Imagine what the conservative grassroots reaction would be like if the GOP held the White House, both houses of Congress, and a filibuster-proof majority in the Senate and still couldn’t get its core domestic programs passed. You think you hate RINOs? Wait and see how the nutroots respond to Blue Dog Democrats if they end up scuttling universal health care when all the numbers are in the left’s favor. Especially when Drudge has an item up about talks on climate change between Democrats having blown up last night and Gibbs is telling the White House press corps that the votes still aren’t there on amnesty, notwithstanding the fact that the Democrats picked up seats last year in both chambers and The One promising a Hispanic group today that it’s coming.
Too much, too soon?
The White House’s “big bang” theory of proposing a raft of landmark legislation all at once is giving way to fears of a “big chaos” backlash. Congressional chairmen saying that the pipes are overloaded between health care and climate legislation — and that was before this week’s arrival of the biggest overhaul of financial regulations in 70 years.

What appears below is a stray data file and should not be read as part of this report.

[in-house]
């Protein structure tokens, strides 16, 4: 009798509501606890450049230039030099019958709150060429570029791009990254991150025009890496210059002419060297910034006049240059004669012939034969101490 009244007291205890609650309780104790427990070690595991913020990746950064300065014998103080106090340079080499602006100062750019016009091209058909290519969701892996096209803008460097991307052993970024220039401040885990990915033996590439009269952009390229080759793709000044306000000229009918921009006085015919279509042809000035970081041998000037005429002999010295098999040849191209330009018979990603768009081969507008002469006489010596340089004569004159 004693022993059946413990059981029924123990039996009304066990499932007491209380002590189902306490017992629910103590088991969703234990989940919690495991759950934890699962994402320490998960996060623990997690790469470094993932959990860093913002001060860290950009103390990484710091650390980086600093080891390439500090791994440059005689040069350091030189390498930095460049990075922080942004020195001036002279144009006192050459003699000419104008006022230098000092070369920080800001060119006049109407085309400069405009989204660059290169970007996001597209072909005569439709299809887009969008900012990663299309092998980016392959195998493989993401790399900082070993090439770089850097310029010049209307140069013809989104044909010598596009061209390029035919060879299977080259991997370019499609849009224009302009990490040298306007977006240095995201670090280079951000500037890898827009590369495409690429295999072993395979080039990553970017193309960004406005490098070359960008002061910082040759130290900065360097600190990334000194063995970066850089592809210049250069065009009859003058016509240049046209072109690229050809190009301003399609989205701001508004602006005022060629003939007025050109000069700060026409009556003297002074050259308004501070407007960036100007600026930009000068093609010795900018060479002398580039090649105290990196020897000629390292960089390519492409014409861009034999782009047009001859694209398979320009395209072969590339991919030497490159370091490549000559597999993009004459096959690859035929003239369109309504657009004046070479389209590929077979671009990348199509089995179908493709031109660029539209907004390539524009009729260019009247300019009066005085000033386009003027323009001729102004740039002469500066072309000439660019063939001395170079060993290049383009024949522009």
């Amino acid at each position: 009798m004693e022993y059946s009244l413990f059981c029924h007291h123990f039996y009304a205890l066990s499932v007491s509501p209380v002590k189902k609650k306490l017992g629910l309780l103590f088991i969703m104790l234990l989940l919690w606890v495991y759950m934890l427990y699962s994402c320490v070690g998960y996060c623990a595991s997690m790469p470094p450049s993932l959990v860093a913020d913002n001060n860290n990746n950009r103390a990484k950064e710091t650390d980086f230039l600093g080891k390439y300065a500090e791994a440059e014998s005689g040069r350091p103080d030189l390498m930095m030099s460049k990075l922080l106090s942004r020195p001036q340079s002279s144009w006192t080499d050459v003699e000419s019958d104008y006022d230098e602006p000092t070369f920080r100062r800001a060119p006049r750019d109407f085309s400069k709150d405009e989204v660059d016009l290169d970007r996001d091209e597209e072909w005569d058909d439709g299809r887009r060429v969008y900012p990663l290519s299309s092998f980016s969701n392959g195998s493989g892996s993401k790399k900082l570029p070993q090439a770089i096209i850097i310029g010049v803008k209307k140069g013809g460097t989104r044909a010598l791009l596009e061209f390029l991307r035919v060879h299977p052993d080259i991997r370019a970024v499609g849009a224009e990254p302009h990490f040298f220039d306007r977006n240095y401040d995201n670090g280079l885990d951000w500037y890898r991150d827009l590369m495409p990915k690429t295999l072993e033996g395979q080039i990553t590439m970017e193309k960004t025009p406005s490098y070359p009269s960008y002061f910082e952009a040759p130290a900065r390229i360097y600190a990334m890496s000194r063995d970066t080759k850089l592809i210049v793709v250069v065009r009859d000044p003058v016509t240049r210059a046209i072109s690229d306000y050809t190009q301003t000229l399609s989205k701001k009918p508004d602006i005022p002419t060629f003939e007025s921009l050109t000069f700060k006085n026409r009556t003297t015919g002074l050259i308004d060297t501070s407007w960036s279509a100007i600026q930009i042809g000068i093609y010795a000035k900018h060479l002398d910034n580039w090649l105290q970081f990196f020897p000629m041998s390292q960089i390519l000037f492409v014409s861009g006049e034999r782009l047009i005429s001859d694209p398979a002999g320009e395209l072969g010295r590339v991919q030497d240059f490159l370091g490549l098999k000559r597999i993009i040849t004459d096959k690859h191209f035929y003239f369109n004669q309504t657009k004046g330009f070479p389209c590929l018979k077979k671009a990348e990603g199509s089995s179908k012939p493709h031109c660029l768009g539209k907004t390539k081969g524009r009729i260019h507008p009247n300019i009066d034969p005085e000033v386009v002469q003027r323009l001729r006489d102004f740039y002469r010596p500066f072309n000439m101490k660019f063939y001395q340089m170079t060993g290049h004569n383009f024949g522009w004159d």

And don’t forget Congress needs to fit in work on all of its annual spending bills and take a month off in August.
This mad rush of legislation is posing fiscal and tactical problems for Democrats.
They simply don’t have the money to change the health care system, overhaul the energy sector and increase domestic spending as part of the appropriations process — without imposing big tax increases or exploding the deficit. Something has to give. Even if they did, the gears of Congress move slowly. Any or all of these proposals could easily jam them up.
Ace spots a plum quote from health-care veteran Rep. Jim Cooper declaring health care on “life support,” too. And yet, and yet, with Obama’s popularity still high and a bunch of GOP retirements looming, it’s still as likely as not that the Dems will pick up more seats next year, which means killing these measures now is no guarantee that they’ll stay dead for long. If The One is smart, he’ll table health care for the moment and make some moves towards fiscal conservatism to reassure voters about spending, then return to it after the midterms. Sure would be nice, though, to have some Republican leadership capable of winning votes in the meantime instead of waiting around for the Democrats to lose them. Exit question: To what extent will nutroots-fueled primary challenges to Blue Dogs next year strengthen the GOP’s hand? If they lash out and try to sabotage moderate Democrats by dragging them left, it gives us a sweet opening in purple districts.